Why the Hate for AD?

Eden.Agri.AD

Member
Mixed Farmer
Genuine Question.. Why is there so much hate for AD? Especially from within the Agri community?

I'm involved in AD compliance and I do encounter quite a bit of hate about the whole AD industry.

All AD plants within the next few years over here in N.I will be operating under a waste management license and it's going to hit some of them like a train (possibly something for the anti-AD brigade to look forward to over here in N.I :p) especially the financial provision that's required for the waste management license. So it is going to change for all of them and they will have to evolve.

I fully understand and agree with that land growing feedstock for AD should not be receiving BPS, but I don't get the competition for land argument, it's a free market to the highest bidder.
 
Genuine Question.. Why is there so much hate for AD? Especially from within the Agri community?

I'm involved in AD compliance and I do encounter quite a bit of hate about the whole AD industry.

All AD plants within the next few years over here in N.I will be operating under a waste management license and it's going to hit some of them like a train (possibly something for the anti-AD brigade to look forward to over here in N.I :p) especially the financial provision that's required for the waste management license. So it is going to change for all of them and they will have to evolve.

I fully understand and agree with that land growing feedstock for AD should not be receiving BPS, but I don't get the competition for land argument, it's a free market to the highest bidder.
I have no issue with AD plants.
I'd sooner grow grass for an AD plant than grow malting barley for a shower of tossers who want to take the pi$$
 

Wellytrack

Member
No resentment of AD here.

However I’m far enough away from any so I’m being careful not to fall into the NIMBY trap, but many who do live beside them resent the smell, the constant traffic, being driven off tiny roads by poorly piloted tractors and land being overdosed with many very heavy applications of waste - often full of undesirable things like plastic particles.

That’s before we have even touched upon the more local and quite personal effects on smaller farms of losing 15 - 100 acre blocks of rented land, until they amalgamate into a 1500 - 2000 acre farm with those blocks scattered over a 20+ mile radius from its base.
The constant traffic and drawing of said materials in, and out certainly does seem to detract somewhat from the ‘Green Credentials’ of the whole affair.

Meanwhile the old long established family livestock farms, farmed by people who’s grandparents have been born, lived, worked and died on the same land that is now farmed as part of this venture cannot compete with the money that has pushed them out.

Nor do they carry enough clout to seek help for reinvestment from the bank, let alone access to proper investment avenues like a AD plant has..

However, as you say. It’s a free market.
 

Clive

Staff Member
BASE UK Member
Location
Lichfield
I think it’s because in some areas it’s priced food production out of the land rental market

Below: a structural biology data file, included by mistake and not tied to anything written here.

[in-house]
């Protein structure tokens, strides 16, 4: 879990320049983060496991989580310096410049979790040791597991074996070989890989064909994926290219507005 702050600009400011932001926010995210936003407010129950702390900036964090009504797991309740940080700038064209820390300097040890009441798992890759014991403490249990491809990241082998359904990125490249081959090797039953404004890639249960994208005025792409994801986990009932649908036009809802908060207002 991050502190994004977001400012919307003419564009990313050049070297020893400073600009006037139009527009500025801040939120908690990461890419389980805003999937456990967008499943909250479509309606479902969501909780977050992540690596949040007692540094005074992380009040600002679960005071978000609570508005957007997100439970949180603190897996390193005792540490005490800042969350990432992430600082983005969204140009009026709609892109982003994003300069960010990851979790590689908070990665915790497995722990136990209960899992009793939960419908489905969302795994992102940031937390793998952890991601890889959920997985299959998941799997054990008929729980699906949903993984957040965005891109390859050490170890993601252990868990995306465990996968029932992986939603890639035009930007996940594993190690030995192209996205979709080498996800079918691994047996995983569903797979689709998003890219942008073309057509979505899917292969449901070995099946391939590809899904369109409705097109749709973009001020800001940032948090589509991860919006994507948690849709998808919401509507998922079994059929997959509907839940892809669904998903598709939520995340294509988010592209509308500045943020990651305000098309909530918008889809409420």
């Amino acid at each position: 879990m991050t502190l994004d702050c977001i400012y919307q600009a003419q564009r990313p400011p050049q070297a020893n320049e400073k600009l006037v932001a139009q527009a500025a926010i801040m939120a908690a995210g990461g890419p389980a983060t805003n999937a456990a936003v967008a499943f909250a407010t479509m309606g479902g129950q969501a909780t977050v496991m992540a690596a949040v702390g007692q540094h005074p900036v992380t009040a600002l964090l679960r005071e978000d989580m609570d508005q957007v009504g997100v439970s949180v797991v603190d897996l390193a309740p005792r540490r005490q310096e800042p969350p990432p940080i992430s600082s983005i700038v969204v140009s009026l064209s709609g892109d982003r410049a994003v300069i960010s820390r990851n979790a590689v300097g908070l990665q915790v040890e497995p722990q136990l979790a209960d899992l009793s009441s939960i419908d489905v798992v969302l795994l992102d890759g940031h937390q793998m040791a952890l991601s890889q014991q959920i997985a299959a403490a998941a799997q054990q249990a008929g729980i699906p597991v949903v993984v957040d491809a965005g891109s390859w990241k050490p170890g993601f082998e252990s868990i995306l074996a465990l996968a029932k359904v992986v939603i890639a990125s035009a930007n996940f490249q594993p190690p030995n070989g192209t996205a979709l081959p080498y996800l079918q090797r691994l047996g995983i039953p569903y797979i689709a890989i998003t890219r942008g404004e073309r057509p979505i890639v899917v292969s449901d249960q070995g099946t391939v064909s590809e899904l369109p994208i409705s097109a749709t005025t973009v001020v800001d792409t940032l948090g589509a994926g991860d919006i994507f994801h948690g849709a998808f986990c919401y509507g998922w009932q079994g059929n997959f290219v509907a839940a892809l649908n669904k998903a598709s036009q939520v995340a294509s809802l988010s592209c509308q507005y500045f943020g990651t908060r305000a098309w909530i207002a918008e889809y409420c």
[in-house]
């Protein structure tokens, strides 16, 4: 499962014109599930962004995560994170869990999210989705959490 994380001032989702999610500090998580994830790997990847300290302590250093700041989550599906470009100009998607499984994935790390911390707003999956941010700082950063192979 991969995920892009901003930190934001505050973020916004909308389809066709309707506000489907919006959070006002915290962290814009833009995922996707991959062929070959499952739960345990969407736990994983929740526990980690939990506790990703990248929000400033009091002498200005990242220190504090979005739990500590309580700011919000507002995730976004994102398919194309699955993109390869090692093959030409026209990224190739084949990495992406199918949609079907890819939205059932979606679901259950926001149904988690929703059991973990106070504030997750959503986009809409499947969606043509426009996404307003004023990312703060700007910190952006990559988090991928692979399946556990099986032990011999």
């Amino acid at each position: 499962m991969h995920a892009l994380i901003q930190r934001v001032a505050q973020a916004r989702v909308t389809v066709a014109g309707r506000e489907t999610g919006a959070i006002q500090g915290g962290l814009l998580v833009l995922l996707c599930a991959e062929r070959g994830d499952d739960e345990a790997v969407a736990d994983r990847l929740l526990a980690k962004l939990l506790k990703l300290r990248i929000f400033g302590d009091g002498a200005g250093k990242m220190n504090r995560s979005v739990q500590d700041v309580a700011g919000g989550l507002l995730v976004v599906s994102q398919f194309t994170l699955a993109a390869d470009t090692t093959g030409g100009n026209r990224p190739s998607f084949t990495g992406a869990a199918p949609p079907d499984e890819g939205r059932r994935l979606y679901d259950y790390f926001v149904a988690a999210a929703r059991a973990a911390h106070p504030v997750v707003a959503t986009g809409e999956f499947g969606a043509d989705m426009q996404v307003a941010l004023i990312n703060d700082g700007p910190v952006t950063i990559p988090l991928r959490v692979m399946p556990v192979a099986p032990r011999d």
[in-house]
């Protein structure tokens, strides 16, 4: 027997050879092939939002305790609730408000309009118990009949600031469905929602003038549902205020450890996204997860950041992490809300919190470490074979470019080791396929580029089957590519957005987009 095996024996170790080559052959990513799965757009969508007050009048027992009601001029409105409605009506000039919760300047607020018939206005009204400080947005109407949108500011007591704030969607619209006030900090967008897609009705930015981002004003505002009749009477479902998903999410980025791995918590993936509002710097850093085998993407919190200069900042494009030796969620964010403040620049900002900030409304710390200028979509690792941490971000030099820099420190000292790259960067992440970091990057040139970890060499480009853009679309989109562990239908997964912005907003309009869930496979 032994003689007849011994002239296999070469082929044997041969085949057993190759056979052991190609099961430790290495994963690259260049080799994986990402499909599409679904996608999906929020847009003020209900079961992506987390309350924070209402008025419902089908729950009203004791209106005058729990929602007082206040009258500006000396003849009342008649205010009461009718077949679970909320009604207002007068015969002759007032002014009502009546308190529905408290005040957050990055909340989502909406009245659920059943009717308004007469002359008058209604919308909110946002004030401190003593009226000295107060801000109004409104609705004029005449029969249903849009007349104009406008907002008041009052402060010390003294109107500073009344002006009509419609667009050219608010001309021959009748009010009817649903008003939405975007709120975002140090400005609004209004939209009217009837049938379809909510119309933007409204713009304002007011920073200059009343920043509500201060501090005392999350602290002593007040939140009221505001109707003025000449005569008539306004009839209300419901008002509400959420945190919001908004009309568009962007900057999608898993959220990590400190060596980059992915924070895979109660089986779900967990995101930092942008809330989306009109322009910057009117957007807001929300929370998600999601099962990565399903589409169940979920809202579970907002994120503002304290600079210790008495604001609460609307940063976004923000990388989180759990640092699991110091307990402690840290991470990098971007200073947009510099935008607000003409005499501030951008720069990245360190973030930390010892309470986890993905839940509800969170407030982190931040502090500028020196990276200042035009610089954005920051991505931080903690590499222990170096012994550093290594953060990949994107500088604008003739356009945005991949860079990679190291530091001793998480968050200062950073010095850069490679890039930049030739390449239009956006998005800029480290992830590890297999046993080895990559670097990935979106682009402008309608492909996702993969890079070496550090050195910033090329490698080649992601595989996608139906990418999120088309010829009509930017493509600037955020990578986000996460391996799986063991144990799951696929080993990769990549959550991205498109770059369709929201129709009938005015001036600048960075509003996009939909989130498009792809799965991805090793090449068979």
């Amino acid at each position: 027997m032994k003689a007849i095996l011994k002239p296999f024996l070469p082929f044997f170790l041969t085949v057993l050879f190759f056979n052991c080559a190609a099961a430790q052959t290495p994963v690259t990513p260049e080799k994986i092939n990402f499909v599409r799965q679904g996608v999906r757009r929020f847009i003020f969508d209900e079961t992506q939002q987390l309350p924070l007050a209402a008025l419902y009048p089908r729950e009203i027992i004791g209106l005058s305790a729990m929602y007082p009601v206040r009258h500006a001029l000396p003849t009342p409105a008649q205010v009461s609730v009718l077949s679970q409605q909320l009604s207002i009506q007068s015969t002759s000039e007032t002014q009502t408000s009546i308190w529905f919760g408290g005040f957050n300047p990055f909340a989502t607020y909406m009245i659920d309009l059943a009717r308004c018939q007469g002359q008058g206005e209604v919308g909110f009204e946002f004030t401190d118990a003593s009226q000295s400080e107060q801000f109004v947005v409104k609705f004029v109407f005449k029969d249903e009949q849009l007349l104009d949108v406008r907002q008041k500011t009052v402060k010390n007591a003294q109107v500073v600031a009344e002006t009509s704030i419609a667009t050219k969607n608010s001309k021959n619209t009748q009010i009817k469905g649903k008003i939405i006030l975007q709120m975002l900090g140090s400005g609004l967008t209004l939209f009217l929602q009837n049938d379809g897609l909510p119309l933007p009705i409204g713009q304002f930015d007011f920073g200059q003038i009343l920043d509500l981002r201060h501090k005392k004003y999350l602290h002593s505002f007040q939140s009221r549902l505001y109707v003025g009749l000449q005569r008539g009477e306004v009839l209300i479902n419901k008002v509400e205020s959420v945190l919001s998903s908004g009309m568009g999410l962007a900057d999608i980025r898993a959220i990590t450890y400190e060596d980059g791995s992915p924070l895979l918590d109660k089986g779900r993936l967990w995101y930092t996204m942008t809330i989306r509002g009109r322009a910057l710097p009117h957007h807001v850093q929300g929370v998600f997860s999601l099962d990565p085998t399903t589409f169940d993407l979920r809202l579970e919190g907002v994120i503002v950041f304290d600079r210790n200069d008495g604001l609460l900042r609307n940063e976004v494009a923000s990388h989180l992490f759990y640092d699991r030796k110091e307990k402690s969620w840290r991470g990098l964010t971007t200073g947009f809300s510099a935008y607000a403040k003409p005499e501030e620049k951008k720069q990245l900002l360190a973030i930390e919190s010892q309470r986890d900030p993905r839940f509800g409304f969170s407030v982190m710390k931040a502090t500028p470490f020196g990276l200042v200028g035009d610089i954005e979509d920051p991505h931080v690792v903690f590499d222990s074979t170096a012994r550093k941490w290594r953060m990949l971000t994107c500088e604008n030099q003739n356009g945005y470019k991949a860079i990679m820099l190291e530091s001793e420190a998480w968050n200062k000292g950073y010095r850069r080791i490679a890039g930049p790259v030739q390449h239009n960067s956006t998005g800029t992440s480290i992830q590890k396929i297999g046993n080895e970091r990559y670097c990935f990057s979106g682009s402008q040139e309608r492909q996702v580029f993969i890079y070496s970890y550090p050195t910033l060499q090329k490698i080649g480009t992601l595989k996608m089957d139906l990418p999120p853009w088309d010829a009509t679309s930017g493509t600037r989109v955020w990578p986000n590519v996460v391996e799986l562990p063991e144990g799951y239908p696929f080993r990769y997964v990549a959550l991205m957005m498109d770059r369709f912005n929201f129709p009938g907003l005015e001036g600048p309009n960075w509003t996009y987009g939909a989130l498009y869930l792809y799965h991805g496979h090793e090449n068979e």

also late, wet, mauled harvests are not good PR, mud on roads and soil erosion / pollution. It highlights a lot of what’s wrong with farming environmentally

also somewhat of a mining operation ?

subsidy farming at its worst ? Proper milking of the tax payer / dole cheque farmer image ?

maybe perception more than reality but you did ask !
 

Steevo

Member
Location
Gloucestershire
If AD was run entirely on white diesel, with trucks, and as the industrial process that it is, it probably wouldn’t get the same hate from farming.

It’s the fact that all these big tractors and trailers running around at high speed gives “genuine” farmers a bad name with those who think all tractors are all farmers that I think causes the issues.
 

Spud

Member
Arable Farmer
Location
YO62
No resentment of AD here.

However I’m far enough away from any so I’m being careful not to fall into the NIMBY trap, but many who do live beside them resent the smell, the constant traffic, being driven off tiny roads by poorly piloted tractors and land being overdosed with many very heavy applications of waste - often full of undesirable things like plastic particles.

That’s before we have even touched upon the more local and quite personal effects on smaller farms of losing 15 - 100 acre blocks of rented land, until they amalgamate into a 1500 - 2000 acre farm with those blocks scattered over a 20+ mile radius from its base.
The constant traffic and drawing of said materials in, and out certainly does seem to detract somewhat from the ‘Green Credentials’ of the whole affair.

Meanwhile the old long established family livestock farms, farmed by people who’s grandparents have been born, lived, worked and died on the same land that is now farmed as part of this venture cannot compete with the money that has pushed them out.

Nor do they carry enough clout to seek help for reinvestment from the bank, let alone access to proper investment avenues like a AD plant has..

However, as you say. It’s a free market.
Absolutely this, summed up nicely by wellytrack.

A quick Google would suggest very few AD companies have much money - it sounds like there will be casualties ahead.
 

Robt

Member
Location
Suffolk
If AD was run entirely on white diesel, with trucks, and as the industrial process that it is, it probably wouldn’t get the same hate from farming.

It’s the fact that all these big tractors and trailers running around at high speed gives “genuine” farmers a bad name with those who think all tractors are all farmers that I think causes the issues.
In west Suffolk it is, a very very professional operator (OJ Neil) runs trucks to haul on road and tractors in field so it can be done. Oli wouldn’t do it if it didn’t make him money